Acupressure point map of the earEmerging research shows that these Acupoints are embedded in a three-dimensional fascial network throughout the body and have a high electrical conductivity on the surface of the skin. Histological studies show a high density of A and C afferent fibers at these points. Through a vast network of interstitial connective tissue, these Acupoints connect the peripheral nervous system to the central viscera.

Acupressure is a non-invasive, low-cost, and efficient CAM therapy approach and can be used as an adjunct to traditional rehabilitation interventions. Research shows that tapping on Acupressure points has been used as part of Emotional Freedom Techniques (EFT) as well as for the treatment of urinary incontinence, dysmenorrhea, menstrual issues, constipation, anxiety, and a host of other conditions.  

The course Acupressure for Optimal Pelvic Health is next offered on June 1st -2nd and explores Acupressure as an evidence-based modality for the management of a host of pelvic health conditions and as a self-regulation modality for the management of anxiety, stress, pain, and symptom management. The course covers two patient home exercise programs with specific potent points for Anxiety and for Daily Wellness and introduces Yin Yoga as a complementary practice to Acupressure.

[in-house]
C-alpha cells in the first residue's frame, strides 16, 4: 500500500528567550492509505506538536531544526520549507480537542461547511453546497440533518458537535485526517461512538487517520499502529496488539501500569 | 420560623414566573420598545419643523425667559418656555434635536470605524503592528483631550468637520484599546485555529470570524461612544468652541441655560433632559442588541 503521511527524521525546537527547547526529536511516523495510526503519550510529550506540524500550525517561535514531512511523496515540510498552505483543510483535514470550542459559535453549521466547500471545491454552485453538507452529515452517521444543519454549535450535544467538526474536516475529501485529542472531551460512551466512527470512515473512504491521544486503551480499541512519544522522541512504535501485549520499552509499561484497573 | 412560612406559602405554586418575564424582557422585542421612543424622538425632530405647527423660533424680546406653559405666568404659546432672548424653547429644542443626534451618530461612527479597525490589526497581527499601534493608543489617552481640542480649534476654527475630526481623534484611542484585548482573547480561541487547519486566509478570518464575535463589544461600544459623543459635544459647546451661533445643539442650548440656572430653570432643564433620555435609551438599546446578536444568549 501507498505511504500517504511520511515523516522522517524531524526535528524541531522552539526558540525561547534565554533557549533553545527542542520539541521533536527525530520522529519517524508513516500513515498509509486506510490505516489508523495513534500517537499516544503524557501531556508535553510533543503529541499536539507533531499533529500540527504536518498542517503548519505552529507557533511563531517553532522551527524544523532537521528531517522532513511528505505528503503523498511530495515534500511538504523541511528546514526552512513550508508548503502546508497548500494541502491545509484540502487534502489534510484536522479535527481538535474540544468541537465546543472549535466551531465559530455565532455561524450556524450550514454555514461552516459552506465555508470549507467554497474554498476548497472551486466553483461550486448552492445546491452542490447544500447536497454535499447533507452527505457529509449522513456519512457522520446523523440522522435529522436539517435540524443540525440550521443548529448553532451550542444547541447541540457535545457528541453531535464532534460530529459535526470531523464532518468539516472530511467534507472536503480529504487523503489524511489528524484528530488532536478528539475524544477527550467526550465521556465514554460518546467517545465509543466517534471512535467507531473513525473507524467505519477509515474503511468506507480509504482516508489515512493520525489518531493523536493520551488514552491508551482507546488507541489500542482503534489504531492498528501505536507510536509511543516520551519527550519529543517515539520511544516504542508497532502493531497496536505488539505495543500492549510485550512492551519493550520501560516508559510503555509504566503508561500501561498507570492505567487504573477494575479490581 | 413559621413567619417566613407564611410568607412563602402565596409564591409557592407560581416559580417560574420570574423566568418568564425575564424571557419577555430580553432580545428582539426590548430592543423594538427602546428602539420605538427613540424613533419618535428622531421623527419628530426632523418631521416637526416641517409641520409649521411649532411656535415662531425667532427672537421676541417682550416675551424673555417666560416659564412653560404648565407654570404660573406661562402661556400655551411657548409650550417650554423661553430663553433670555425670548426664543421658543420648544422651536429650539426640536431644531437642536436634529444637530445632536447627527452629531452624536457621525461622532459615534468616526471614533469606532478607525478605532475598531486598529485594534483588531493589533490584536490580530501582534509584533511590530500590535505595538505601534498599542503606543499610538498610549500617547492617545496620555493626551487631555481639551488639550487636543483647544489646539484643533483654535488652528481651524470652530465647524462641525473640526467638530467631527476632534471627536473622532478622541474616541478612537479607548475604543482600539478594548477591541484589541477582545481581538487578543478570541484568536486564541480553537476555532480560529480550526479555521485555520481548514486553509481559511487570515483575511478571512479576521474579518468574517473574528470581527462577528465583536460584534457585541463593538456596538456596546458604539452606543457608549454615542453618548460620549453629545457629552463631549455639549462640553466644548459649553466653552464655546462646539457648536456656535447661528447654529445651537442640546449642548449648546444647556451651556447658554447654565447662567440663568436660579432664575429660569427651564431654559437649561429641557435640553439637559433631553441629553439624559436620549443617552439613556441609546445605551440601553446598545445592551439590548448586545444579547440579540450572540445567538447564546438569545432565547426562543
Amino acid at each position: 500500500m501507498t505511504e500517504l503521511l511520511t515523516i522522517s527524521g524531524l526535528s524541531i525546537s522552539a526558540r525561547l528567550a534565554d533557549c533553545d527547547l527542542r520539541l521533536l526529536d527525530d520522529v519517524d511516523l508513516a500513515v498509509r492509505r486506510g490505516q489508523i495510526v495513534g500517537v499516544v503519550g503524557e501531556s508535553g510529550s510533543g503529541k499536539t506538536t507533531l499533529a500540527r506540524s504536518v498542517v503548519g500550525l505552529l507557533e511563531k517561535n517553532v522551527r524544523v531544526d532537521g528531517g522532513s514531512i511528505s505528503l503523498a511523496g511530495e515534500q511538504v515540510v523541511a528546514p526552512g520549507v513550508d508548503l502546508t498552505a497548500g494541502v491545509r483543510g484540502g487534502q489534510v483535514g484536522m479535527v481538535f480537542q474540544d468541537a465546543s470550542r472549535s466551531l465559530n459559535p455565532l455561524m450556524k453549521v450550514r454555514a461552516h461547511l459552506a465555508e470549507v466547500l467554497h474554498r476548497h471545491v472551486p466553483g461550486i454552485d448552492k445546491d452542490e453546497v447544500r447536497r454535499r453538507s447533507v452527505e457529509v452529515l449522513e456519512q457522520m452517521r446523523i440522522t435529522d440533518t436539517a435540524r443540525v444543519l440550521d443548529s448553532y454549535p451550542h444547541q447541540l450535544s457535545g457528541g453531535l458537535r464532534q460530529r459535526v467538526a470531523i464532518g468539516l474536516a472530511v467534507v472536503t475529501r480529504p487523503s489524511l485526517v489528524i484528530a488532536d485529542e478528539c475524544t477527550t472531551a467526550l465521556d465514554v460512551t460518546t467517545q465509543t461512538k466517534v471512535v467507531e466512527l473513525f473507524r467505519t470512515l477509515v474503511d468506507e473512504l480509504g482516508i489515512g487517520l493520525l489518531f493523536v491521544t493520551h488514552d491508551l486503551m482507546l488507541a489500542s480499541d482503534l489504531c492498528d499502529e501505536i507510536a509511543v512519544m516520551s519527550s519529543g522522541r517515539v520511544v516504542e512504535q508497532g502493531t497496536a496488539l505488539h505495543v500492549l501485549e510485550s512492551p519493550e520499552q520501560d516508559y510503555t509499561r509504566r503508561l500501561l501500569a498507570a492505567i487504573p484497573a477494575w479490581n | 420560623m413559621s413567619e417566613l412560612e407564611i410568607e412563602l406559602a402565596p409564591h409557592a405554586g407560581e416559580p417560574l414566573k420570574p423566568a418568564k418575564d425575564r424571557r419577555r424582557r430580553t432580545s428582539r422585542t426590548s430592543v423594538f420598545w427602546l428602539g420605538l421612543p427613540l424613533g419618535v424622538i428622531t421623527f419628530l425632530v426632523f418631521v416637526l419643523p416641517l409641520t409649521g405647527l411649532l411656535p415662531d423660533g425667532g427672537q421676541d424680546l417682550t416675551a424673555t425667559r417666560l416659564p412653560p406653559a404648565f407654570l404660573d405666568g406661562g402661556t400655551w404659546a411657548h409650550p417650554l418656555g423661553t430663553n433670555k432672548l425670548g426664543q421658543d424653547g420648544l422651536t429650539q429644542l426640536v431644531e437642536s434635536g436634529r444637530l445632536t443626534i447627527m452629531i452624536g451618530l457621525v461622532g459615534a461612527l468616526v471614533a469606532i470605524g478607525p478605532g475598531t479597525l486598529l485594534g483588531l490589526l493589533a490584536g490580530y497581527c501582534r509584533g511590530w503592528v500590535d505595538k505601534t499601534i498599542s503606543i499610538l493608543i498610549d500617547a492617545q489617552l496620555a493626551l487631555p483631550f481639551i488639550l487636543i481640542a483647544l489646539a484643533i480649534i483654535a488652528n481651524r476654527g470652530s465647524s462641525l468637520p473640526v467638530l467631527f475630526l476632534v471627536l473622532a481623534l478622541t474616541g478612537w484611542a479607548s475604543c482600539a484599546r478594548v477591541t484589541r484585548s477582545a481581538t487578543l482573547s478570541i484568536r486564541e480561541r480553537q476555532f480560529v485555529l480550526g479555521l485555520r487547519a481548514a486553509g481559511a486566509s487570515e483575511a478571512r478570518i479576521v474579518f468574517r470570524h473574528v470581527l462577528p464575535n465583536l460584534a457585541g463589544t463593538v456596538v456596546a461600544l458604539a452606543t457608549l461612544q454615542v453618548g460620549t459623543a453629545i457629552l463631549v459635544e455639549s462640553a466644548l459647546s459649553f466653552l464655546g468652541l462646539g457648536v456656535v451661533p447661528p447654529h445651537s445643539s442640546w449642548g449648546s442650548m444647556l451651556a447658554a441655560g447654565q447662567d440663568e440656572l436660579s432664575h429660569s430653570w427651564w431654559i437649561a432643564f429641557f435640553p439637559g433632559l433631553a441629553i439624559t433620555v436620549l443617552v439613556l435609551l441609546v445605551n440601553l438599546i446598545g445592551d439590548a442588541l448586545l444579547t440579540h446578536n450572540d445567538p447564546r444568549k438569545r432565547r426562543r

This course is curated and taught by Rachna Mehta PT, DPT, CIMT, PRPC, RYT 200. Rachna has integrated Acupressure as part of her rehabilitation toolbox for several years now bringing holistic healing and wellness to her patients.


  1. Hou PW, Hsu HC, Lin YW, Tang NY, Cheng CY, Hsieh CL. The History, Mechanism, and Clinical Application of Auricular Therapy in Traditional Chinese Medicine. Evid Based Complement Alternat Med. 2015;2015:495684. doi:10.1155/2015/495684
  2. Oleson T. Application of Polyvagal Theory to Auricular Acupuncture. Med Acupunct. 2018;30(3):123-125. doi:10.1089/acu.2018.29085.tol
  3. Monson E, Arney D, Benham B, et al. Beyond Pills: Acupressure Impact on Self-Rated Pain and Anxiety Scores. J Altern Complement Med. 2019;25(5):517-521.
  1. Au DW, Tsang HW, Ling PP, Leung CH, Ip PK, Cheung WM. Effects of acupressure on anxiety: a systematic review and meta-analysis. Acupunct Med. 2015;33(5):353-359. doi:10.1136/acupmed-2014-010720